It began as autumn announced itself in a quick watercolor of leaves. I slipped into the National Gallery, the day’s final stop on a seasonal tour of most favored places. I was alone as gardens and museums are solitary experiences; I prefer to walk through them with only objects and contemplations to entertain me. So the idea of encountering a complete stranger whom I would grant more than a nod was unthinkable. I hope you will recognize the vulnerability in my state of mind. I was utterly unguarded; all my defenses were down. And why wouldn’t they be? I do not go to contemplate art with barriers up. I do not wish to shield myself from its influences. I go, in a word— exposed.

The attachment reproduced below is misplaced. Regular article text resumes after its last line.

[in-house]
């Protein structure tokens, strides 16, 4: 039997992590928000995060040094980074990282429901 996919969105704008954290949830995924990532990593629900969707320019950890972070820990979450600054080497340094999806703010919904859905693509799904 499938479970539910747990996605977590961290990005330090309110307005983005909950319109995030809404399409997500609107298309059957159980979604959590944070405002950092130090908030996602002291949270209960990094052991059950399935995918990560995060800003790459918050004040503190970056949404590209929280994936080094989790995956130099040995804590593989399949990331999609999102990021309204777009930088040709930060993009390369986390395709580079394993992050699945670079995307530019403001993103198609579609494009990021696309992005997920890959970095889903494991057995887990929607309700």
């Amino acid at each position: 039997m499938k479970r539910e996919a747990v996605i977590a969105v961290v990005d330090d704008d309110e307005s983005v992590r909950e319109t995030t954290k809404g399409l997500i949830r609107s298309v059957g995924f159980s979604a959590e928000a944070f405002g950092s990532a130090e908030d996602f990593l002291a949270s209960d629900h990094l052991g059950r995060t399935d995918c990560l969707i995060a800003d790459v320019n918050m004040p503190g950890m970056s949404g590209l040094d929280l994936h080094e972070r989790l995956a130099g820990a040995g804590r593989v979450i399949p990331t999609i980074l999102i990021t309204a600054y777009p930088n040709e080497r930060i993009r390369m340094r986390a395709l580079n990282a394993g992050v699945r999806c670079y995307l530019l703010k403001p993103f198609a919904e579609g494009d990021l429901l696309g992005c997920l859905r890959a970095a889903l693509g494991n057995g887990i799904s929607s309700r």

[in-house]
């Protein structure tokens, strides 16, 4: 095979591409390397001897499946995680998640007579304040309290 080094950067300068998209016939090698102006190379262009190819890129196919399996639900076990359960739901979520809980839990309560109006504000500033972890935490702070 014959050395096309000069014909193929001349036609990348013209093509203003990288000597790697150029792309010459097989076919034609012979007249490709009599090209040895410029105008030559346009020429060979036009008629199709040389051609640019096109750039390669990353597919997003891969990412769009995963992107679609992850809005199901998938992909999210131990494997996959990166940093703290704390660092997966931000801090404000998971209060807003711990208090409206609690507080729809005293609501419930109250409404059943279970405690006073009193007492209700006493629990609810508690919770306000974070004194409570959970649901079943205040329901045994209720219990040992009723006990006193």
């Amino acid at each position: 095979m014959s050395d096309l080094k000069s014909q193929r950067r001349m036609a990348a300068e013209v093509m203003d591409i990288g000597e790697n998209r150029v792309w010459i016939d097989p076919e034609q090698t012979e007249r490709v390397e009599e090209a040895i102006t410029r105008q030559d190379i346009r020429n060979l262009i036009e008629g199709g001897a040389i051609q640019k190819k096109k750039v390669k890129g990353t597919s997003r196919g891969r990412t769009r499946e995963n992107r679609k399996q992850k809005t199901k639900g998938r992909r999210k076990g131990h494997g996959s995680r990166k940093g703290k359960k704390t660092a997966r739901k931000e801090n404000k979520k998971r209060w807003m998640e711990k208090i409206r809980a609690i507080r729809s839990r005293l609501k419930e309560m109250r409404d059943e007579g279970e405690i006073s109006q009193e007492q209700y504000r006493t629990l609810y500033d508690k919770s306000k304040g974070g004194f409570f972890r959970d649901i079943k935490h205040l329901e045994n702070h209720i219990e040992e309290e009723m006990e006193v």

When exploring a garden or a gallery I sacrifice myself to fate. I do not choose one path over another or this room over that, but allow an unknown force to pull me through until the extraordinary happens. That is how it began; how I found myself standing in that doorway. But you see, already I am transferring blame. No, I simply rounded a corner and in an alcove discovered the reason for my madness: a young woman.

Oh, what a vision of innocence! I could not move. My breath was suspended, held out of reach as if caught on the fingertips of her glance. Her pale cheeks flushed with an infant desire, her mouth parted and a sudden sip of air rushed in as if to hold back words she wished to say to me but could not. That tiny wind, silent to my ears, drew the pulse straight from my heart.